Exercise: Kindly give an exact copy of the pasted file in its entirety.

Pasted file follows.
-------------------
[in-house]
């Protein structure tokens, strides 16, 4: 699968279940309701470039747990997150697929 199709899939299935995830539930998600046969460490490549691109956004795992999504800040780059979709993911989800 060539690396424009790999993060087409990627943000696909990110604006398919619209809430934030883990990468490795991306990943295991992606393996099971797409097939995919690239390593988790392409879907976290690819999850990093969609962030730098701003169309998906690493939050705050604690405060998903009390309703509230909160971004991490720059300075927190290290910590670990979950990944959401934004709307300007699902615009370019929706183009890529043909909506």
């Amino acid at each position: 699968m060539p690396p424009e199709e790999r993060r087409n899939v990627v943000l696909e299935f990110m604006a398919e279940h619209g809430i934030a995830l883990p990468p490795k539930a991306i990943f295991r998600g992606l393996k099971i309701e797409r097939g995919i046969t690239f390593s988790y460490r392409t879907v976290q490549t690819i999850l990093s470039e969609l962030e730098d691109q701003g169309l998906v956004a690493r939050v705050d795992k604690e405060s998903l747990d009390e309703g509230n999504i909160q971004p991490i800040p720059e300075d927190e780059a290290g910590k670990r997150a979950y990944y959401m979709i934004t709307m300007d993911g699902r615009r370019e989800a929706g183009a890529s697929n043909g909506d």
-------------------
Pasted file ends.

[in-house]
């Protein structure tokens, strides 16, 4: 699968279940309701470039747990997150697929 199709899939299935995830539930998600046969460490490549691109956004795992999504800040780059979709993911989800 060539690396424009790999993060087409990627943000696909990110604006398919619209809430934030883990990468490795991306990943295991992606393996099971797409097939995919690239390593988790392409879907976290690819999850990093969609962030730098701003169309998906690493939050705050604690405060998903009390309703509230909160971004991490720059300075927190290290910590670990979950990944959401934004709307300007699902615009370019929706183009890529043909909506």
């Amino acid at each position: 699968m060539p690396p424009e199709e790999r993060r087409n899939v990627v943000l696909e299935f990110m604006a398919e279940h619209g809430i934030a995830l883990p990468p490795k539930a991306i990943f295991r998600g992606l393996k099971i309701e797409r097939g995919i046969t690239f390593s988790y460490r392409t879907v976290q490549t690819i999850l990093s470039e969609l962030e730098d691109q701003g169309l998906v956004a690493r939050v705050d795992k604690e405060s998903l747990d009390e309703g509230n999504i909160q971004p991490i800040p720059e300075d927190e780059a290290g910590k670990r997150a979950y990944y959401m979709i934004t709307m300007d993911g699902r615009r370019e989800a929706g183009a890529s697929n043909g909506d």